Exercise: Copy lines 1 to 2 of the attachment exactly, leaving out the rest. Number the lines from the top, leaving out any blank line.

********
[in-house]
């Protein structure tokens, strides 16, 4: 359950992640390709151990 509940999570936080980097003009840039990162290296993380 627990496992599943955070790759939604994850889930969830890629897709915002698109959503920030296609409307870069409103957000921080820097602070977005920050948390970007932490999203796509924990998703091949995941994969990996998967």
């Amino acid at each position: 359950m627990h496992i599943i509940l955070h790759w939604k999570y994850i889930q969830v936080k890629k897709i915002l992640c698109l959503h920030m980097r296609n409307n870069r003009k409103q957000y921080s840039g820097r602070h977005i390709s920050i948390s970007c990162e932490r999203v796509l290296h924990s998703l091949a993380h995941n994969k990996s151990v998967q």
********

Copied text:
[in-house]
């Protein structure tokens, strides 16, 4: 359950992640390709151990 509940999570936080980097003009840039990162290296993380 627990496992599943955070790759939604994850889930969830890629897709915002698109959503920030296609409307870069409103957000921080820097602070977005920050948390970007932490999203796509924990998703091949995941994969990996998967």